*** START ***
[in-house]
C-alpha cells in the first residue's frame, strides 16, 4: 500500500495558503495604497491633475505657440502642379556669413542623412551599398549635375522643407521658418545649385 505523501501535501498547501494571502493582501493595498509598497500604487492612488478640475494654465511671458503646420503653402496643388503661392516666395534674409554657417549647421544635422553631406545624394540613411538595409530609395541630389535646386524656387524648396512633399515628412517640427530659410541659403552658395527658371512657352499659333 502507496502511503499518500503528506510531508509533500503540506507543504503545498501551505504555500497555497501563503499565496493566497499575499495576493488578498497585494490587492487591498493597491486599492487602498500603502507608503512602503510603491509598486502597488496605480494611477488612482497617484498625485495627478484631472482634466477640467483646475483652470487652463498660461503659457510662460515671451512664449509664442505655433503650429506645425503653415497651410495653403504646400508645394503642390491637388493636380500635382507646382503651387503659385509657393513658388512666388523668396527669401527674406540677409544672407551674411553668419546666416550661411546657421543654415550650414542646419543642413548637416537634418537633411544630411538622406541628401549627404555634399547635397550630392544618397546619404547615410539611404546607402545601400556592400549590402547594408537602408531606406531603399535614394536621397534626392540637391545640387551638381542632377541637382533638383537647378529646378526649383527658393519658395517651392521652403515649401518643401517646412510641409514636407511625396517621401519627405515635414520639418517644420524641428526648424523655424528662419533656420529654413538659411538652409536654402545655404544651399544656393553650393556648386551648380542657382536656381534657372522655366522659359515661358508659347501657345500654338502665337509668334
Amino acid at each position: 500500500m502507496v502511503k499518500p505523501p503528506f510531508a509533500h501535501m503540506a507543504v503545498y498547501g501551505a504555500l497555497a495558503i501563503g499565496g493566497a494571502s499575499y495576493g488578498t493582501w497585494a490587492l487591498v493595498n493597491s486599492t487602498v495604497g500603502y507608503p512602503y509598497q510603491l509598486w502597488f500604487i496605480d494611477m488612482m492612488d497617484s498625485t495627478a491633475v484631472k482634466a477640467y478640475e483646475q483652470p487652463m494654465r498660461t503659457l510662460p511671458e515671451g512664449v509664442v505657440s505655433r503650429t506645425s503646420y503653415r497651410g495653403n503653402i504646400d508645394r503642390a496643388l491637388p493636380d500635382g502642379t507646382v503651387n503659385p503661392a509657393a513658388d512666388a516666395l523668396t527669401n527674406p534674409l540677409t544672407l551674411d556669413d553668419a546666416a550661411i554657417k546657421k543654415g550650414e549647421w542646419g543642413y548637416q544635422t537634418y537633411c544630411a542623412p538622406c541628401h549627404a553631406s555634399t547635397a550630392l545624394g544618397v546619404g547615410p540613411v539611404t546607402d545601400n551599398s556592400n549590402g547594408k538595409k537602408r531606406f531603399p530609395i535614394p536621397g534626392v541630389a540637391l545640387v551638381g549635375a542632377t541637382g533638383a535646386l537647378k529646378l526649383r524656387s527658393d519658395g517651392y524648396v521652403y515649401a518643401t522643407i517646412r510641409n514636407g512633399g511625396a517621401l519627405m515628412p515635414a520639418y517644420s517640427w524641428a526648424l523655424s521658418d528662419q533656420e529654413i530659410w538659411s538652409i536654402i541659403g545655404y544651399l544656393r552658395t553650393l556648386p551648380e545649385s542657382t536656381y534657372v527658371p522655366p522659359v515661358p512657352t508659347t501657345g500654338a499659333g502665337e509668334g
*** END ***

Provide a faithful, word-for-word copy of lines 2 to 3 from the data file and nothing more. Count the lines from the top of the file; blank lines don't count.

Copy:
C-alpha cells in the first residue's frame, strides 16, 4: 500500500495558503495604497491633475505657440502642379556669413542623412551599398549635375522643407521658418545649385 505523501501535501498547501494571502493582501493595498509598497500604487492612488478640475494654465511671458503646420503653402496643388503661392516666395534674409554657417549647421544635422553631406545624394540613411538595409530609395541630389535646386524656387524648396512633399515628412517640427530659410541659403552658395527658371512657352499659333 502507496502511503499518500503528506510531508509533500503540506507543504503545498501551505504555500497555497501563503499565496493566497499575499495576493488578498497585494490587492487591498493597491486599492487602498500603502507608503512602503510603491509598486502597488496605480494611477488612482497617484498625485495627478484631472482634466477640467483646475483652470487652463498660461503659457510662460515671451512664449509664442505655433503650429506645425503653415497651410495653403504646400508645394503642390491637388493636380500635382507646382503651387503659385509657393513658388512666388523668396527669401527674406540677409544672407551674411553668419546666416550661411546657421543654415550650414542646419543642413548637416537634418537633411544630411538622406541628401549627404555634399547635397550630392544618397546619404547615410539611404546607402545601400556592400549590402547594408537602408531606406531603399535614394536621397534626392540637391545640387551638381542632377541637382533638383537647378529646378526649383527658393519658395517651392521652403515649401518643401517646412510641409514636407511625396517621401519627405515635414520639418517644420524641428526648424523655424528662419533656420529654413538659411538652409536654402545655404544651399544656393553650393556648386551648380542657382536656381534657372522655366522659359515661358508659347501657345500654338502665337509668334
Amino acid at each position: 500500500m502507496v502511503k499518500p505523501p503528506f510531508a509533500h501535501m503540506a507543504v503545498y498547501g501551505a504555500l497555497a495558503i501563503g499565496g493566497a494571502s499575499y495576493g488578498t493582501w497585494a490587492l487591498v493595498n493597491s486599492t487602498v495604497g500603502y507608503p512602503y509598497q510603491l509598486w502597488f500604487i496605480d494611477m488612482m492612488d497617484s498625485t495627478a491633475v484631472k482634466a477640467y478640475e483646475q483652470p487652463m494654465r498660461t503659457l510662460p511671458e515671451g512664449v509664442v505657440s505655433r503650429t506645425s503646420y503653415r497651410g495653403n503653402i504646400d508645394r503642390a496643388l491637388p493636380d500635382g502642379t507646382v503651387n503659385p503661392a509657393a513658388d512666388a516666395l523668396t527669401n527674406p534674409l540677409t544672407l551674411d556669413d553668419a546666416a550661411i554657417k546657421k543654415g550650414e549647421w542646419g543642413y548637416q544635422t537634418y537633411c544630411a542623412p538622406c541628401h549627404a553631406s555634399t547635397a550630392l545624394g544618397v546619404g547615410p540613411v539611404t546607402d545601400n551599398s556592400n549590402g547594408k538595409k537602408r531606406f531603399p530609395i535614394p536621397g534626392v541630389a540637391l545640387v551638381g549635375a542632377t541637382g533638383a535646386l537647378k529646378l526649383r524656387s527658393d519658395g517651392y524648396v521652403y515649401a518643401t522643407i517646412r510641409n514636407g512633399g511625396a517621401l519627405m515628412p515635414a520639418y517644420s517640427w524641428a526648424l523655424s521658418d528662419q533656420e529654413i530659410w538659411s538652409i536654402i541659403g545655404y544651399l544656393r552658395t553650393l556648386p551648380e545649385s542657382t536656381y534657372v527658371p522655366p522659359v515661358p512657352t508659347t501657345g500654338a499659333g502665337e509668334g